Christmas is preeminently a feast of joy. There’s a gladness that infuses the Christmas season, expressed in the exchange of gifts and warm greetings, the familiar refrains of Christmas music, the decorated tree and lights, and the radiant faces of children with sparkling eyes as they eagerly await Christmas day. During this season, we share a glimpse of humanity’s deep longing for celebration, joy, love, peace, sharing, and unity. These are the true gifts of Christmas.
Everyone at some point in life must confront loss and grief. In December of last year, my friend Bill Gottlieb, CHC, lost his beloved wife to breast cancer. His writings of his experience of loss and grief and his path to healing touched me deeply. Bill has generously agreed to share the tools he has discovered that have helped him through this most difficult of life passages. The following is his personal experience:
Loss is an inevitable part of living. You can lose those you love — a pet, a friend, a sibling, a child, a parent, a spouse. And you can lose your health — your energy, your physical comfort, your clarity, your confidence, your joy.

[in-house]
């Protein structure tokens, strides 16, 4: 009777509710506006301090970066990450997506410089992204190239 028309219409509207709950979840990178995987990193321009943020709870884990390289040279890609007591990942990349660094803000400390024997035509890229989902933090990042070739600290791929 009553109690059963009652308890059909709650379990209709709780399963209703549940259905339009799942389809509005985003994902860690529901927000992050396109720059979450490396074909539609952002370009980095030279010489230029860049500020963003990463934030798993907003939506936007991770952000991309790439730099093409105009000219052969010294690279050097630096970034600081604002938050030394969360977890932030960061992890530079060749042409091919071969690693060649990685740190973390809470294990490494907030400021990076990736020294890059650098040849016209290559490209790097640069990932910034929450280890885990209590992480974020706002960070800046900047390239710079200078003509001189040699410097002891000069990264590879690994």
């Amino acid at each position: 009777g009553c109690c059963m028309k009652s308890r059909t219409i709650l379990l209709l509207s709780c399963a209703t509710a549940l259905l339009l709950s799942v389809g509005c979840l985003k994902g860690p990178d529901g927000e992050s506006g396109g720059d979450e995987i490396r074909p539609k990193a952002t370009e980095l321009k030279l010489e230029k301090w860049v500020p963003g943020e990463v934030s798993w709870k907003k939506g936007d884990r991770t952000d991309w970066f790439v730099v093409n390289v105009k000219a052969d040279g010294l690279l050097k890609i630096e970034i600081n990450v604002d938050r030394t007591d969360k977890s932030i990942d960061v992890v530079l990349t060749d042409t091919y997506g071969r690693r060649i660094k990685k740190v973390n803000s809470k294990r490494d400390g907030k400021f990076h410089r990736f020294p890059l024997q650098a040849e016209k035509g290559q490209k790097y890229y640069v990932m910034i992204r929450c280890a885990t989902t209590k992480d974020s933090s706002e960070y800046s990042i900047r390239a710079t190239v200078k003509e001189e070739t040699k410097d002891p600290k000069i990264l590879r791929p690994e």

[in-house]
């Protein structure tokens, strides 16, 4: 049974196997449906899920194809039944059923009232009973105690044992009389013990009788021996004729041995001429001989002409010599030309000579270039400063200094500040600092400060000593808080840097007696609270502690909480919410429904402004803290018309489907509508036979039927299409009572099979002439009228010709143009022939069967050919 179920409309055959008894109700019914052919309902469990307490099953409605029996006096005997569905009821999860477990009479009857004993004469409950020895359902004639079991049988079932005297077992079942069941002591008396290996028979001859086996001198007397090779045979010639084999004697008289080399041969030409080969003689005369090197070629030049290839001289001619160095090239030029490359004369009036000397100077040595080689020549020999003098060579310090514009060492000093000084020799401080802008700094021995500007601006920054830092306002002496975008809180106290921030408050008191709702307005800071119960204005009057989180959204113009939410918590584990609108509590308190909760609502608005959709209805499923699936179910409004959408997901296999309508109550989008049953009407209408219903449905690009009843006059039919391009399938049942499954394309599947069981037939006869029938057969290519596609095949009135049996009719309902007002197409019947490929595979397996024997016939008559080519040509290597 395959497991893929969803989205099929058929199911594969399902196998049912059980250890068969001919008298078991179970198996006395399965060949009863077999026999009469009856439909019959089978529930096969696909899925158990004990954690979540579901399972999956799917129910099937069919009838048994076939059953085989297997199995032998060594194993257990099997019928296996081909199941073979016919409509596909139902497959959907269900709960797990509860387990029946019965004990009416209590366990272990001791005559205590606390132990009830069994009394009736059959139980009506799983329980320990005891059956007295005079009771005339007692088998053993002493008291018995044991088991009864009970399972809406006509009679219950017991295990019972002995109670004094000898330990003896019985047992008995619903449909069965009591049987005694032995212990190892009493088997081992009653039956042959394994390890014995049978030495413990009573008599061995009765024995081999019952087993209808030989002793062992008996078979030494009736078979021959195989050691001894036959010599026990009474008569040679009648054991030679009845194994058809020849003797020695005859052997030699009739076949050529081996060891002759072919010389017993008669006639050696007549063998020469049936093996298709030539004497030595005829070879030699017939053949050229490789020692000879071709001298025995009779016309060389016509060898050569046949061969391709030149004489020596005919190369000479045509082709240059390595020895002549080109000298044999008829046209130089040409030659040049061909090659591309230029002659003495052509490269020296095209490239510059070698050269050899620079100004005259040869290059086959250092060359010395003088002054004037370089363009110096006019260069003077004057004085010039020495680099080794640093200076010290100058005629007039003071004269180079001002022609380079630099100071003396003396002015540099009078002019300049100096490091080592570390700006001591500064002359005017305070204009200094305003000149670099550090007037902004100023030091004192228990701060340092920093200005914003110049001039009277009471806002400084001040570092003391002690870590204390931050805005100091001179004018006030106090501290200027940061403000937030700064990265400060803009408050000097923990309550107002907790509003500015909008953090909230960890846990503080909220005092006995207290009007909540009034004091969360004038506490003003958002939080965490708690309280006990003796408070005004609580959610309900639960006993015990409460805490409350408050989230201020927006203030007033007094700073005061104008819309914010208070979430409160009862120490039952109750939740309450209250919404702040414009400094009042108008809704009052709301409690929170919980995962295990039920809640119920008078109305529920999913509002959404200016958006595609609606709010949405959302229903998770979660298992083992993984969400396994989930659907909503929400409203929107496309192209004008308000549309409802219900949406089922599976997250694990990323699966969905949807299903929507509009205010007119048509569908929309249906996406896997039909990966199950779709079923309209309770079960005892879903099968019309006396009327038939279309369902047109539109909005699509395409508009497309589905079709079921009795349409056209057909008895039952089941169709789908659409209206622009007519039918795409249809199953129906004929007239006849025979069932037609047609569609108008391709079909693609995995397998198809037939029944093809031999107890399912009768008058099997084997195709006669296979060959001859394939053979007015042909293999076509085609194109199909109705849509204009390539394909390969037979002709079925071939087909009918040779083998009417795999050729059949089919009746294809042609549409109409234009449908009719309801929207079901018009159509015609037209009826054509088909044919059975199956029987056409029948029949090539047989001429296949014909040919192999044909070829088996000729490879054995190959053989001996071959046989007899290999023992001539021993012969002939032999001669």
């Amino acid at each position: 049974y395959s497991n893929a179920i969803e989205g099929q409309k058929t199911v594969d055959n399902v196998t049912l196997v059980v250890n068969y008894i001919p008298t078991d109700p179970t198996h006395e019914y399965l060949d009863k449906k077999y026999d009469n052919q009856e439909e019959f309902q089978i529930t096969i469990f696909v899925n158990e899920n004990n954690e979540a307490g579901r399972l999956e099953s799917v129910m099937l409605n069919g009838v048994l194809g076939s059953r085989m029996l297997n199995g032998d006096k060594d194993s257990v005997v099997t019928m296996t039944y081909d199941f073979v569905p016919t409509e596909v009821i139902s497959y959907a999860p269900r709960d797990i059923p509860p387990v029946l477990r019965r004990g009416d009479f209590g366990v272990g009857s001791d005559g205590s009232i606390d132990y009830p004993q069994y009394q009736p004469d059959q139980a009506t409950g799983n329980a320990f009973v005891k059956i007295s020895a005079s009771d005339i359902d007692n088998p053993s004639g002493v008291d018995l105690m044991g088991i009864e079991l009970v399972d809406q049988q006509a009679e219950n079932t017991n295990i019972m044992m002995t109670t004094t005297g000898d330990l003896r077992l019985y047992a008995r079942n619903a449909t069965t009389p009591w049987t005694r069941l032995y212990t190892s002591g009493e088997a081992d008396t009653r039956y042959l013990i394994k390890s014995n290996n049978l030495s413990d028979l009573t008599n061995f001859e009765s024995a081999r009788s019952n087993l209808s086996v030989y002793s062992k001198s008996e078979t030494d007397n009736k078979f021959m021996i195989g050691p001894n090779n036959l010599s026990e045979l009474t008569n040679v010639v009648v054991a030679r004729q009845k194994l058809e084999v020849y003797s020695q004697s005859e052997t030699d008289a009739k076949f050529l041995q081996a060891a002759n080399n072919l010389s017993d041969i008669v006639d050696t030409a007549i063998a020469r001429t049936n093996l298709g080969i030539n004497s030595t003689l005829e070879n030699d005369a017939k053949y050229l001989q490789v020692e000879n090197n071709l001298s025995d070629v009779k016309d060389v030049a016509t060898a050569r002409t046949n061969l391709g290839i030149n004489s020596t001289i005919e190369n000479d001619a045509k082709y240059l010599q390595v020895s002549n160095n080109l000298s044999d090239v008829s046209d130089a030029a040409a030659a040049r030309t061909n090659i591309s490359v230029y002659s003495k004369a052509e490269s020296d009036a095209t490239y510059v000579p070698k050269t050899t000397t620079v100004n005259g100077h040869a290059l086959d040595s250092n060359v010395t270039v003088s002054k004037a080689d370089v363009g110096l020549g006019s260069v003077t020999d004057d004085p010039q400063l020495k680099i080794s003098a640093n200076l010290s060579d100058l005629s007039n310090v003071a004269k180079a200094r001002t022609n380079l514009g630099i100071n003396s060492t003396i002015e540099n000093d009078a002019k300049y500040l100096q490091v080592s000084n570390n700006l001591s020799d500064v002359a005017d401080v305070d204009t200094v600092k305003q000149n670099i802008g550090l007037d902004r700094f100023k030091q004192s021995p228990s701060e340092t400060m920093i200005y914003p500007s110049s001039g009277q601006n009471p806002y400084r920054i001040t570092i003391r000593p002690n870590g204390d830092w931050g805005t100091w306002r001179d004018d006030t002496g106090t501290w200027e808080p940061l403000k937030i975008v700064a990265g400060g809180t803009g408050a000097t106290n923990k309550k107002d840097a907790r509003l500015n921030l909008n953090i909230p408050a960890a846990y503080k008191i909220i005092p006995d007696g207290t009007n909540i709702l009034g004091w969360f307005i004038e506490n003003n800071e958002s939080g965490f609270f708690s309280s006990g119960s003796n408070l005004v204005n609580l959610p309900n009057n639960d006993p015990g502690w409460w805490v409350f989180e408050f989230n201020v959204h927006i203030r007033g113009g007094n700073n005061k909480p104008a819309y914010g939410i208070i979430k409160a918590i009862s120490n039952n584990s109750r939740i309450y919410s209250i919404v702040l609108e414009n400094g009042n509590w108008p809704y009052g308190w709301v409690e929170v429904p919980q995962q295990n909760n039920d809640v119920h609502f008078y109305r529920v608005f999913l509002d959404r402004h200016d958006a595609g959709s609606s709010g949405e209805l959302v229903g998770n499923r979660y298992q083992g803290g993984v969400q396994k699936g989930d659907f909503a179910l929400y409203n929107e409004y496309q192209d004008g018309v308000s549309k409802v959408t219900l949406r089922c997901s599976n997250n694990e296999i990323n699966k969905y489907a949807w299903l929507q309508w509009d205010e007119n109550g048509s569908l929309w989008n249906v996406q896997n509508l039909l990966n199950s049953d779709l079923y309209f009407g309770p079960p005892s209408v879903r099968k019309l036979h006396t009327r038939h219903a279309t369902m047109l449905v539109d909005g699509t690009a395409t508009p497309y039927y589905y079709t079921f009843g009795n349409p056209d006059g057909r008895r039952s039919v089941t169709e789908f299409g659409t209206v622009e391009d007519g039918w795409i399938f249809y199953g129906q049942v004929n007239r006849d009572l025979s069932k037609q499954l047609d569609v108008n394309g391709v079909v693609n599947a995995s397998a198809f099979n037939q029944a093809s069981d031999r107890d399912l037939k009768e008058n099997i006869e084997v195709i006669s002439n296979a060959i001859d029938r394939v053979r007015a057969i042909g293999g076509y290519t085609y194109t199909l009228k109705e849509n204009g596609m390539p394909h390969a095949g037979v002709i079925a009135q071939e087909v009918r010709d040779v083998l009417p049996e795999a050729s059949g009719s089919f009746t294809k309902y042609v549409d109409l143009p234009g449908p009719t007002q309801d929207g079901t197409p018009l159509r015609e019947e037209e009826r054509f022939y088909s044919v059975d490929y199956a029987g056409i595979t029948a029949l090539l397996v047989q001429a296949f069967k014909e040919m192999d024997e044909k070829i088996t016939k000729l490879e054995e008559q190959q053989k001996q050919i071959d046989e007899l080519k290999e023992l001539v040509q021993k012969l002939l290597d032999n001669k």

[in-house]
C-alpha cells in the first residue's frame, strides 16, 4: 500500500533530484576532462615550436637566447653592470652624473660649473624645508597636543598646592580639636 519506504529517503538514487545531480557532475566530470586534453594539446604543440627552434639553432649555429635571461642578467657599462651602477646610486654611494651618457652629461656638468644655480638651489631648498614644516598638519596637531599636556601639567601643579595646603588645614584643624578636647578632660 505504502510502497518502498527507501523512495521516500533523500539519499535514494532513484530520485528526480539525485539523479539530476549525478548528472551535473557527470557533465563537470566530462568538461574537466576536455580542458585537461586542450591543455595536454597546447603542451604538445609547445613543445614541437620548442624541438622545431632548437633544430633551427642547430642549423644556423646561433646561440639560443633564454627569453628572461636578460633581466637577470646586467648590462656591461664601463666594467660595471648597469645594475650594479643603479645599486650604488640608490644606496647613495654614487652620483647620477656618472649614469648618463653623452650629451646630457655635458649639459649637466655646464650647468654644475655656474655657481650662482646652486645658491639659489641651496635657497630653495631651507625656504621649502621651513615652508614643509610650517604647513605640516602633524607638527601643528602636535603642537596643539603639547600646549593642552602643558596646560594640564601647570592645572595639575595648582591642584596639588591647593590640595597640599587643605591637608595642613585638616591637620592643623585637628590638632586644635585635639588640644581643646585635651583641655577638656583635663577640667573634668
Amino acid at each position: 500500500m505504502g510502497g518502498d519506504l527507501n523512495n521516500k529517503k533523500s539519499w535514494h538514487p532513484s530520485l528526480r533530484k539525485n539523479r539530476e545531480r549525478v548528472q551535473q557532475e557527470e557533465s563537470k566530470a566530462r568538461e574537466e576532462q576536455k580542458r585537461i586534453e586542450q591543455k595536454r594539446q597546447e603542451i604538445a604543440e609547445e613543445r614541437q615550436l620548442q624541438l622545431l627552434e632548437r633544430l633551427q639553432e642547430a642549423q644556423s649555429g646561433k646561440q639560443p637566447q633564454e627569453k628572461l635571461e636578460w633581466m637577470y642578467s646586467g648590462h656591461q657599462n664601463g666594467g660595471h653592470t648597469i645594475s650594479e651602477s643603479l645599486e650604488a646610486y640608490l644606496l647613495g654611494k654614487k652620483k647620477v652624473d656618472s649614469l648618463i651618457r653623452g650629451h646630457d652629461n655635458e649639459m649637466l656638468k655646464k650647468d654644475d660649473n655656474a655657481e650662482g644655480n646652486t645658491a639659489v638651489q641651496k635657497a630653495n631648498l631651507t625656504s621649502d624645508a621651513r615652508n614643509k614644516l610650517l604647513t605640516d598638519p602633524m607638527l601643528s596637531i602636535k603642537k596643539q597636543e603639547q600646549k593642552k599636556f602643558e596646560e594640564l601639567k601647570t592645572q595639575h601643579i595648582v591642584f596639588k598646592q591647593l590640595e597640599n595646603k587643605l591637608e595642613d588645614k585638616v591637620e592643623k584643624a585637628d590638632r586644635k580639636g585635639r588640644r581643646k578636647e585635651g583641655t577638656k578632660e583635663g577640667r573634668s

In the last two years I have lost three of those I loved the most. In November, 2012, my sister and dear friend Jan died from 4th stage breast cancer. In August, 2013, my cat of 19 years — Suzie, my sweet, free companion — passed away.
And on December 29, 2013 — after an 11-year battle with breast cancer, including the last 16 months of her life, when the 4th deadly stage of the disease destroyed the body of this tall, lovely, loving, smart, vibrant woman — on the Sunday before the kiss of New Year’s Eve, Denise, my beloved wife of 18 years, died at home in my arms, her last words, “I love you…”